A playlist full of Punjabi tunes, a solid work ethic, and bags of ambition, Princepal is ready for the G-League

A playlist full of Punjabi tunes, a solid work ethic, and bags of ambition, Princepal is ready for the G-League

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As they packed their bags to leave their base in Walnut Creek, California, each of the 13 players that make NBA G-League outfit Ignite had one thing extra they had to carry along. And so it happened that as the squad made their way to Disney World in Orlando, Florida, for the upcoming season that starts on February 10, the towering youngsters carried with them their hopes and dreams of making it big in the NBA. And each had a playlist of their favourite music. That was a requirement.

“We came up with the idea of practicing while listening to music and (experience) what noise would be like if there are crowds allowed at some point in the season,” explained head coach and five-time NBA champion Brian Shaw.

“Each day a different player put on his playlist. Whenever it was Princepal’s turn, we’d have hip hop and rap with an Indian flavour to it.”

Speakers in the training court would sound Punjabi numbers by the likes of Babbu Mann, Karan Aujla and AP Dhillon. And if it hadn’t happened before, with his star teammates like Jalen Green, Jonathan Kuminga, Isiah Todd, Daishan Nix, or the 7-foot-3 Kai Sotto (all favoured prospects for the 2021 NBA Draft), Princepal had certainly broken the ice.

“It helped the other players connect and bond with him, with something apart from basketball. Which is what the adjustment has been about for Princepal,” Shaw adds.

The 20-year-old from Qadian Gujjran village, in Gurdaspur, Punjab became just the fourth Indian after Satnam Singh Bhamra, Palpreet Singh Brar and Amjyot Singh Gill to make it to a G-League outfit. Though the team had assembled and trained in the bio-secure bubble in Walnut Creek in August, travel restrictions due to the COVID-19 pandemic meant the Indian cager could only join in October.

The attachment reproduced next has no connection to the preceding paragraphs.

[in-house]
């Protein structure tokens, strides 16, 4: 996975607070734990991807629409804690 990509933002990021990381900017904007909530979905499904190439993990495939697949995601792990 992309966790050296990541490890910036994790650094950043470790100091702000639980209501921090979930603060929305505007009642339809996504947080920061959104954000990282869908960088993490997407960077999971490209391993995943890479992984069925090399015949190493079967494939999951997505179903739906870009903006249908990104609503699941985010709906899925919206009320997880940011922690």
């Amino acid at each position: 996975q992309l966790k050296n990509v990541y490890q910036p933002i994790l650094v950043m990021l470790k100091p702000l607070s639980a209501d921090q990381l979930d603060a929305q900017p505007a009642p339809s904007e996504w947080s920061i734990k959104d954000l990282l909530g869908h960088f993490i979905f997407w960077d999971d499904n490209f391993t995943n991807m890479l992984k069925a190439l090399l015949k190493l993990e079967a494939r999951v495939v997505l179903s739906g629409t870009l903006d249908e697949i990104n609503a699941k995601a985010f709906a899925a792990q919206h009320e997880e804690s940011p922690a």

Naturally, he had some catching up to do.

“I hadn’t managed to do much strength training in India because of the lockdown. So that was the first thing my coaches got me to do,” Princepal says. “I had to work on other things as well like ball-handling, shooting from distance. And before I came here, Palpreet paji told me to work on my rebounding and defensive techniques as well.”

The language barrier

Just like the three Indians who breached the US barrier before him, Princepal too struggled with understanding the coaches and teammates on and off-court. He was quickly assigned English lessons, apart from the usual mental training and sleep pattern sessions.

But Shaw had a simple trick for the youngster: Signs.
Princepal Singh Princepal Singh of Team Ignite arrives on the G League Campus on January 31, 2021 at the hotel in Orlando, Florida.  (Photo by Chris Marion/NBAE via Getty Images)
“The basic terminology of basketball remains the same, but the problems with players like Princepal is when an opponent makes a screen, he takes some time to find the word in English to tell his teammates,” Shaw says.

“What we did was give him the example of the old Chicago Bulls player Bill Cartright, whose voice was affected after a throat injury. So whenever an opponent would screen, he would clap and his teammates would realise it and adjust”

Then came the task of fine-tuning the 6-foot-10 Indian’s game to suit the big league.

“When he came here, he was more of a back to the basket 12-15 feet shooter. Now we have been able to extend his range to the three-point line (22 feet). A lot of thought went into making him understand what he’s supposed to do on the floor, handling the ball and shooting from distance a lot more,” the coach shares.

Switching roles

A trip to Bahrain in November to play for the national team at the FIBA Asia Qualifiers meant that Princepal had to go through strict quarantine when he got back to the US. It led to him missing a few scrimmage games and invaluable practice time.


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